CNC machining steel

Bilateral Tolerance vs. Unilateral Tolerance

What is Bilateral tolerance

Bilateral tolerance, also known as bilateral dimensioning or bilateral tolerancing, is a type of tolerance specification used in engineering drawings and design to define the acceptable range of variation for a specific dimension. It is represented by two tolerance values, one on each side of the nominal dimension.

In a bilateral tolerance, the tolerance range extends equally in both the positive and negative directions from the nominal dimension. The nominal dimension represents the target or desired measurement, while the tolerance values define the acceptable deviation or variation from that nominal dimension.

For example, if a dimension is specified as 50 ± 0.1 mm using bilateral tolerance, it means that the acceptable range for that dimension is from 49.9 mm (50 – 0.1) to 50.1 mm (50 + 0.1). Any measurement falling within this range is considered within tolerance and acceptable.

Bilateral tolerance is commonly used when it is important to control both the upper and lower limits of a dimension equally. It is often applied to features that require a balanced fit, symmetry, or where equal clearance or interference is desired.

It’s important to note that bilateral tolerance does not necessarily mean that the acceptable range is always symmetric around the nominal dimension. The tolerance values on each side may differ, but they still extend equally in the positive and negative directions.

Bilateral tolerance is typically represented on engineering drawings using the symbol “±” followed by the tolerance values. For the example given above, the dimension would be represented as 50 ± 0.1 mm.

By specifying bilateral tolerance, designers and manufacturers can communicate the allowable variation for dimensions, ensuring that the produced parts meet the required fit, form, and function within the defined tolerance limits.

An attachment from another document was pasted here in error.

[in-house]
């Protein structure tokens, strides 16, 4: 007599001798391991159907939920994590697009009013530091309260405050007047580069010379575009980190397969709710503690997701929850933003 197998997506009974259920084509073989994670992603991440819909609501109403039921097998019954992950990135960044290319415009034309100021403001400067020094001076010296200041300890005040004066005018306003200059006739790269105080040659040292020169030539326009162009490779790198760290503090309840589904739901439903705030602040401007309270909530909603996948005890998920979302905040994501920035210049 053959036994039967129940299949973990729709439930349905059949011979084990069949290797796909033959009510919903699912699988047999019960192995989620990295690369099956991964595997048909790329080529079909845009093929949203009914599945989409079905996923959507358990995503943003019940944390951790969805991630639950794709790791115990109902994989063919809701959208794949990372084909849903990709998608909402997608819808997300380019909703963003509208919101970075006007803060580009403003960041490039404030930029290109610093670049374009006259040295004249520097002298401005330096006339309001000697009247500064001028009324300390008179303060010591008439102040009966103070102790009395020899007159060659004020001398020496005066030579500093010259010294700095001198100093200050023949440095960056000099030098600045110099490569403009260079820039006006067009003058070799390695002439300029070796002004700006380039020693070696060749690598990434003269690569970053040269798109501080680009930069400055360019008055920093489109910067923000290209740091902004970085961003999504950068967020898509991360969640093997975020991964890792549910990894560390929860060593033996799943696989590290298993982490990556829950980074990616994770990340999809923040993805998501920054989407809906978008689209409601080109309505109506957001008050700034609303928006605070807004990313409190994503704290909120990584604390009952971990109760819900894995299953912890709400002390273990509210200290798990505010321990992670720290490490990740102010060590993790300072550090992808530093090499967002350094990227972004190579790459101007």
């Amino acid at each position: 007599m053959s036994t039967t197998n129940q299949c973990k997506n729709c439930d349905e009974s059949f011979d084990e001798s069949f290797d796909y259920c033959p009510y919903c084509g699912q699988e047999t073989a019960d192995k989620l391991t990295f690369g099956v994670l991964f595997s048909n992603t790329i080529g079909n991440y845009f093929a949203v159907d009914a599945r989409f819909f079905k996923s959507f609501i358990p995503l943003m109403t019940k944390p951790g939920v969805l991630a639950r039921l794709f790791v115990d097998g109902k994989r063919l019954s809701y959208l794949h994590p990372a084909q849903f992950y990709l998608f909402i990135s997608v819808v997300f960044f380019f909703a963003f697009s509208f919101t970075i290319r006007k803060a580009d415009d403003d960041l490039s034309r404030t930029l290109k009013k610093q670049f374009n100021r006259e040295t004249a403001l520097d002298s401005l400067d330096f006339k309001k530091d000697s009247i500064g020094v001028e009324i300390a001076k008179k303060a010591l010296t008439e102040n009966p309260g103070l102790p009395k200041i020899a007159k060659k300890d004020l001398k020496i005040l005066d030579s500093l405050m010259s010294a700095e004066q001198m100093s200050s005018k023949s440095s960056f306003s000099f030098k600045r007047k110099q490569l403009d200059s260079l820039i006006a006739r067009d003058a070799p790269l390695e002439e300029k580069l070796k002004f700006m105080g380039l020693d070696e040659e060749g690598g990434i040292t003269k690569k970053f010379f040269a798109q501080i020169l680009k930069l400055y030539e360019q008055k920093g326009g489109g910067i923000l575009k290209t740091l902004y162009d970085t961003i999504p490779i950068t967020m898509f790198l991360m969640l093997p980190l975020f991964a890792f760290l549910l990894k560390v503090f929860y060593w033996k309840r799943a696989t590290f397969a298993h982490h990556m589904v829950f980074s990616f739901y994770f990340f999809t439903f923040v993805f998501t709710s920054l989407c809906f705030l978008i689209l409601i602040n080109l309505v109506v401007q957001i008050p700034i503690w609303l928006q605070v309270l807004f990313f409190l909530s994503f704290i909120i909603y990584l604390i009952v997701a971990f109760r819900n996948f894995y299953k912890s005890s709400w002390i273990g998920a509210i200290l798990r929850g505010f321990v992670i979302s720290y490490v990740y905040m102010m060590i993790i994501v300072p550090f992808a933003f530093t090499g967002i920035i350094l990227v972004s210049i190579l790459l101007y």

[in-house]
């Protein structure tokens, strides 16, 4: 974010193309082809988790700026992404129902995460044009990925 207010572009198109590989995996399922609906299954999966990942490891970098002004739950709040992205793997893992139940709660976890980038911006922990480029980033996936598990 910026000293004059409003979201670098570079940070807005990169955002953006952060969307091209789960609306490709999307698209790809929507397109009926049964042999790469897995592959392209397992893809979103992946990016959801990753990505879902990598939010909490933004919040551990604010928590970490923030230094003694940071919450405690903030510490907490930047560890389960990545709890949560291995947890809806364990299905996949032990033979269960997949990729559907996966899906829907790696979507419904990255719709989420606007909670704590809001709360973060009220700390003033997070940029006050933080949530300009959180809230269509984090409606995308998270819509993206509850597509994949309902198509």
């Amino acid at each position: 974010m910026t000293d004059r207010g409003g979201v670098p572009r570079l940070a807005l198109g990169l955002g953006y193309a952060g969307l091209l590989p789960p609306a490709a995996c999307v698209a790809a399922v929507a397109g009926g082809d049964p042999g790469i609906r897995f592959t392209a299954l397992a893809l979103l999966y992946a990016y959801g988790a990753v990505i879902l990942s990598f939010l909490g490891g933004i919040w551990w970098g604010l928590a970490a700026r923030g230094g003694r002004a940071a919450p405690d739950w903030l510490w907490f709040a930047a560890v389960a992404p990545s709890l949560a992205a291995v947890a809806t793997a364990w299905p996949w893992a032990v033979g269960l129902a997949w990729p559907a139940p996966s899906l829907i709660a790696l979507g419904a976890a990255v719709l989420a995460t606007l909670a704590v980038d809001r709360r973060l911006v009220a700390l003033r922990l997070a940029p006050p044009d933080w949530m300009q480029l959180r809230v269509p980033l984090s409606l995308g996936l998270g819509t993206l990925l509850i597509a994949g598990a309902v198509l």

What is Unilateral tolerance

Unilateral tolerance, also known as unilateral dimensioning or unilateral tolerancing, is a type of tolerance specification used in engineering drawings and design to define the acceptable range of variation for a specific dimension. Unlike bilateral tolerance, unilateral tolerance specifies the allowable deviation in only one direction from the nominal dimension.

In a unilateral tolerance, the tolerance range extends in only one direction, either in the positive or negative direction from the nominal dimension. The nominal dimension represents the target or desired measurement, while the tolerance value defines the acceptable deviation or variation in that specified direction.

For example, if a dimension is specified as 50 + 0.1 mm using unilateral tolerance, it means that the acceptable range for that dimension is from 50 mm to 50.1 mm. Any measurement within or below 50 mm is considered within tolerance and acceptable.

Unilateral tolerance is commonly used when it is important to control the tolerance on only one side of the nominal dimension. It is often applied to features that have specific fit requirements, clearance or interference requirements, or when a specific direction of variation is critical for the functionality of the part.

It’s important to note that unilateral tolerance does not inherently imply that the acceptable range is asymmetric around the nominal dimension. The tolerance range can be positioned on either the positive or negative side, depending on the design and functional requirements.

Unilateral tolerance is typically represented on engineering drawings using a plus (+) or minus (-) symbol followed by the tolerance value. For the example given above, the dimension would be represented as 50 + 0.1 mm.

By specifying unilateral tolerance, designers and manufacturers can communicate the allowable deviation in a specific direction for dimensions, ensuring that the produced parts meet the required fit, form, and function within the defined tolerance limits.

Leave a Comment